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My question is not related to a specific technology rather it's about design methodology that should be chosen. My company is about to create a web application whose users will be corporate companies. The application will store data of all the signed up/registered companies including financial data. We are unsure what should be the architecture of the application specifically from database point of view.

I can think of two approaches:

  1. Single database for all the companies with same codebase. The company is identified using company table.

  2. Separate Database for each company with same codebase or may be different codebase for each company/client.

Both of the approaches have their pros and cos. If single database is used then data size will increase very fast and performance issue can be encountered due to load by multiple company users hitting the same database. The benefit of this approach is that schema is very easy to manage schema. The separate database on the other hand has benefit of reduced performance overhead, privacy of company data. But the hard part is that a single change in schema needs to be replicated in all the company databases.

These are the things we are aware of. As part of our policy, we would not sell the code to the company/client. Only license will be bought by them.

We are only interested in relational databases and would not be going for NoSQL. Plus the number of client/companies will not be limited and can grow to any number.

What is the better way to design database architecture of this scenario. I know there are thousands of applications that might have faced this scenario before development, but this is my first time :)

So would really like your input on what is the better approach for that.

Thank you very much!

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Let me start with: you miss 3: Mutliple databases each containing data for a number of clients - allows both scale out (important) as well as not having possibly hundreds of thousands of databases.

But even then, you really have some bad logic - basically it is a lot less a problem than you think:

If single database is used then data size will increase very fast and performance issue can be encountered due to load by multiple company users hitting the same database.

Ah, yes, and if you have a dozen databases and your server is too slow the exact same happens. Also data size increase is identical unless you have a lot of shared data that you only need to load once.

The benefit of this approach is that schema is very easy to manage schema.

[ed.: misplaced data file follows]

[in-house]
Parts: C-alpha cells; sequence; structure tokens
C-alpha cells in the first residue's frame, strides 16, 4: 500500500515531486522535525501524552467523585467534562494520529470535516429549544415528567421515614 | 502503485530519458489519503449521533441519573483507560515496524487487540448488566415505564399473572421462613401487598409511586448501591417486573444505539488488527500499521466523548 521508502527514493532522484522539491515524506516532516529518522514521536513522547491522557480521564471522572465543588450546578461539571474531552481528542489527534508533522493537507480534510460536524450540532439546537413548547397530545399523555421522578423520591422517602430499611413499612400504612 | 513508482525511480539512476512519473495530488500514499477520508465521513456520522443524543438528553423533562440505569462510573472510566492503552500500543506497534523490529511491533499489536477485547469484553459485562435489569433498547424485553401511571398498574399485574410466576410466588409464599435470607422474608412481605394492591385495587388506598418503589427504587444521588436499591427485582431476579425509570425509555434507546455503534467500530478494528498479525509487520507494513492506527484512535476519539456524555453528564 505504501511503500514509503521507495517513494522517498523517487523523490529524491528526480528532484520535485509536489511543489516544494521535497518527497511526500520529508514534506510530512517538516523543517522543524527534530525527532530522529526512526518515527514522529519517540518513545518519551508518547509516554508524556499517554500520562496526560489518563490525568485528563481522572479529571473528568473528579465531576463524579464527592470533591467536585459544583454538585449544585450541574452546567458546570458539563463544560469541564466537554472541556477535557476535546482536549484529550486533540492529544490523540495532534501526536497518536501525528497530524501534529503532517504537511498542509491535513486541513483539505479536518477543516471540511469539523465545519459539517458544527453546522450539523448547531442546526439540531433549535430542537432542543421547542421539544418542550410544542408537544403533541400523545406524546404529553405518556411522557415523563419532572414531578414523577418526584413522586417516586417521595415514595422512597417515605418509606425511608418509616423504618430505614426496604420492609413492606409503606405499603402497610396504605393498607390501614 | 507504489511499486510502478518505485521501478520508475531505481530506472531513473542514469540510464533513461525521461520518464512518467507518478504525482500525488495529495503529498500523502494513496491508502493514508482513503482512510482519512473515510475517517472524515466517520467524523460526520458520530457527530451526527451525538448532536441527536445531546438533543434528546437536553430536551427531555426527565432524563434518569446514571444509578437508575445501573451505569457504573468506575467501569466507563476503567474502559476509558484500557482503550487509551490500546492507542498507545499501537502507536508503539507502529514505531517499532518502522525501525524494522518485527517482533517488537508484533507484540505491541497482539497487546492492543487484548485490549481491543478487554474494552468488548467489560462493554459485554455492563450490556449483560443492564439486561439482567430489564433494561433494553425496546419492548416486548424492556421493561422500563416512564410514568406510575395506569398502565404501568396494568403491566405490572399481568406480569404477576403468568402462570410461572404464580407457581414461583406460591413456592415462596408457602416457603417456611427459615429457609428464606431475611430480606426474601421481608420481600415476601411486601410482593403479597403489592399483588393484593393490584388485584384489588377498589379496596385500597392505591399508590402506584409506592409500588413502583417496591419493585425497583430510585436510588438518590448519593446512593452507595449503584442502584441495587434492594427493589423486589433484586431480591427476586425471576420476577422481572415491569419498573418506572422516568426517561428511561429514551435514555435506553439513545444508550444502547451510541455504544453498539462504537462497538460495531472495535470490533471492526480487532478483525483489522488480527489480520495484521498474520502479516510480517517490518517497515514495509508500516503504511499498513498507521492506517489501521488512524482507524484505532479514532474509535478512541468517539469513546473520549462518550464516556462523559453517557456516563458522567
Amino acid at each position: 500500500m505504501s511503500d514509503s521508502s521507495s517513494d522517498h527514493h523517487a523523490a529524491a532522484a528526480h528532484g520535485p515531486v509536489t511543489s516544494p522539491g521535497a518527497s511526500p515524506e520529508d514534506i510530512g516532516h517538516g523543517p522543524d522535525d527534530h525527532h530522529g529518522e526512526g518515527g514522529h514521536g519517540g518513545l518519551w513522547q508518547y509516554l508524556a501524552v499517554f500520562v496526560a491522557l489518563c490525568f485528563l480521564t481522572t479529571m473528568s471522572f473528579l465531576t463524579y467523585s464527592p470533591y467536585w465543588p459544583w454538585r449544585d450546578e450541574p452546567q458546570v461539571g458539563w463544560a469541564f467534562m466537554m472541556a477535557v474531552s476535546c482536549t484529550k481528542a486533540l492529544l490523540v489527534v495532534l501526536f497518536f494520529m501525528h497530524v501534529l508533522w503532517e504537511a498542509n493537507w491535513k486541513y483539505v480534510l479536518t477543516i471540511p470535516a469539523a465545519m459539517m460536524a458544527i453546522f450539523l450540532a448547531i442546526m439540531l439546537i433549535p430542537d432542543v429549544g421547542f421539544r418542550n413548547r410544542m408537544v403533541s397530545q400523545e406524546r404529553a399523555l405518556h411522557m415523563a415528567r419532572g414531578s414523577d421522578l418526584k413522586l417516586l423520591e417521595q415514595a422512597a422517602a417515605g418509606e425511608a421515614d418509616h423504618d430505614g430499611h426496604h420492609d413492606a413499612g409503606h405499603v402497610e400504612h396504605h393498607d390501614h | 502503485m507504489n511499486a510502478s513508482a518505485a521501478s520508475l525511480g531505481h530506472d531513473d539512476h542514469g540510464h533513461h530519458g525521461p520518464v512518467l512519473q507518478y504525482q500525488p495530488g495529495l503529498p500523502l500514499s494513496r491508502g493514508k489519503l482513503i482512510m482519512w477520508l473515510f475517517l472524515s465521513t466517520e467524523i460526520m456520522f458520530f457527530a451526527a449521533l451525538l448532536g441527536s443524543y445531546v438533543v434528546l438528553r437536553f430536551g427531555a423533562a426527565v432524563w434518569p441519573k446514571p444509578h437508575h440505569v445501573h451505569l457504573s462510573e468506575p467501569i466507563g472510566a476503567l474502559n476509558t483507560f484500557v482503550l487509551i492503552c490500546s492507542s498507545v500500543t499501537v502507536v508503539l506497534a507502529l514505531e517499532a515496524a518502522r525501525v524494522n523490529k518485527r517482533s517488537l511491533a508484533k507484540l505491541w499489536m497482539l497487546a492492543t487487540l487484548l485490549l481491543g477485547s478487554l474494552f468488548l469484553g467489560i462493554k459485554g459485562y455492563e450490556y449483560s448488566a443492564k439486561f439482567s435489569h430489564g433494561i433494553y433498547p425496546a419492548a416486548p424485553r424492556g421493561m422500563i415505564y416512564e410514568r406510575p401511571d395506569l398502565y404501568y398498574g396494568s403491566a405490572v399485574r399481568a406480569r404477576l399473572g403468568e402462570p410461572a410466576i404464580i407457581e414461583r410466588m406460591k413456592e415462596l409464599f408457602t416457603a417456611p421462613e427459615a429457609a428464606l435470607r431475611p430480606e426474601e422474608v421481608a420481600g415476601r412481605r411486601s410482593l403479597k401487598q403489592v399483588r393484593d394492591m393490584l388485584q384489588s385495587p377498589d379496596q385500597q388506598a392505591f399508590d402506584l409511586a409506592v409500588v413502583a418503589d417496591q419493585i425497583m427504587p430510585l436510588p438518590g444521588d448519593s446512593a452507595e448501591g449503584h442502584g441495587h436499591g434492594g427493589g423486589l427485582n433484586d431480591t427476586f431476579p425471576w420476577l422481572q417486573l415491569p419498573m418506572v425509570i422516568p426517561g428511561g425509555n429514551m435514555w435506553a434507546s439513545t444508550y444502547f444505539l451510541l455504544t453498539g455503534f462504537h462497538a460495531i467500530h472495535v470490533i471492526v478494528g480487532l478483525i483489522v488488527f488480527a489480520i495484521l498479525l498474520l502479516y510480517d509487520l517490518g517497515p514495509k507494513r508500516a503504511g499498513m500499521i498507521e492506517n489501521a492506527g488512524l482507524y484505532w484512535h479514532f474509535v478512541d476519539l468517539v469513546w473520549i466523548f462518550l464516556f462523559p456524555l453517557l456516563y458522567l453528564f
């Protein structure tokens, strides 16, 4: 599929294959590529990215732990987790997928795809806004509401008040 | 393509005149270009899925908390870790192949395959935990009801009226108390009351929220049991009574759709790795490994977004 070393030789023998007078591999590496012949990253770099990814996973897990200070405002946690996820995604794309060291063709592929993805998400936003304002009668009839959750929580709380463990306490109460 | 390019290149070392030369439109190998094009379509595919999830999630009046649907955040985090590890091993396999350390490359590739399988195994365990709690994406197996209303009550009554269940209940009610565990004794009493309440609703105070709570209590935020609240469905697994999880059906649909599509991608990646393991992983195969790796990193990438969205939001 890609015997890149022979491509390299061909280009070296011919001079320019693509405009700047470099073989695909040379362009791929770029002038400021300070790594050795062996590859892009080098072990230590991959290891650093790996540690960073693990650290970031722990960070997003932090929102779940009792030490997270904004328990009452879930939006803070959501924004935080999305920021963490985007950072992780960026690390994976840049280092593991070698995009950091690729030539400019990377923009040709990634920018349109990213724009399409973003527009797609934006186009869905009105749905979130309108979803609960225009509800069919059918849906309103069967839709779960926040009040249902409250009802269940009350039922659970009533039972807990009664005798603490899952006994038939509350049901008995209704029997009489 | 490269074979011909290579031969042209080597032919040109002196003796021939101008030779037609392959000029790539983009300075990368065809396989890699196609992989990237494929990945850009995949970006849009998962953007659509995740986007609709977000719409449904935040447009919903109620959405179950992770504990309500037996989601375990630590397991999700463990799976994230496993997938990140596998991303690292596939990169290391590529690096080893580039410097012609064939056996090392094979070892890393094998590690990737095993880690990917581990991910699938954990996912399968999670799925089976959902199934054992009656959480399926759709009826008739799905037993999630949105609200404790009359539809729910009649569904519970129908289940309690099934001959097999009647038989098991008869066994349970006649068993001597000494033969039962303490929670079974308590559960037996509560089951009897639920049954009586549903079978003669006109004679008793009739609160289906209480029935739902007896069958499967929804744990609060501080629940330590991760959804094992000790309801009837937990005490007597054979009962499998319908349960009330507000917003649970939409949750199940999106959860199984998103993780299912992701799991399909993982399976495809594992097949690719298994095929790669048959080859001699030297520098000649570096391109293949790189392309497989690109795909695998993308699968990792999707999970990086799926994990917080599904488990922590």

No. You deal with a product, so schema management should be fully automated. After all, you will likely have to manage schemata of a dozen or two database copies ANYWAY - development, a separate schema possibly per developer, some for testing, then quality control. Unless you plan everything to happen manually db changes will use change scripts and be automated.

And once automated - managing 1000 copies of a database is not really much more a problem, or?

The separate database on the other hand has benefit of reduced performance overhead, privacy of company data.

No. I mean, yes, it has less performance overhead. But this is cent wise and irrelevant - I doubt the overhead is more than a couple of percent. Privacy CAN be important, it makes a lot of scenarios a lot easier to separate customers. But only if you have separate web servers for every customer (or a good maintenance window) - otherwise you have to update all databases at exactly the same moment as code. Have fun with that.

Privacy can be important. It also allows easy import and export of data. As well as easily transporting data to a separate instance in case of a bug so people can look at it.

It also will likely use a lot more resources on the web server and database server as connection management will use a lot more connections because they are not reusable. Unless you program partially around it.

But the hard part is that a single change in schema needs to be replicated in all the company databases

Only if your development process is really backward and 1990 or so. Agile and DevOps already demand this to be solved, so this is a long solved problem and you have it anyway. Not sure how your team works, but I am in a smallish team (around 6 developers) in a project at the moment. One production database. Total db copy count is around 20 - multiple test environments, every developer has a separate database for his work, quality control, hallway testing, all have their own copy of the database. As such, schema management is fully automated. I could not care less about having 1000 other copies to run the scripts on. It is a little more scripting (and the time and parallelism requirements are an issue) but the core problem is solved anyway. If you do not have this, I fear your product will have manually maintained databases and the result of that will be a horrifically botched development process.

  • This is a great answer. Do you have any links I can read more into this topic, you seem the right person to ask. – GPPK Jan 18 at 18:49

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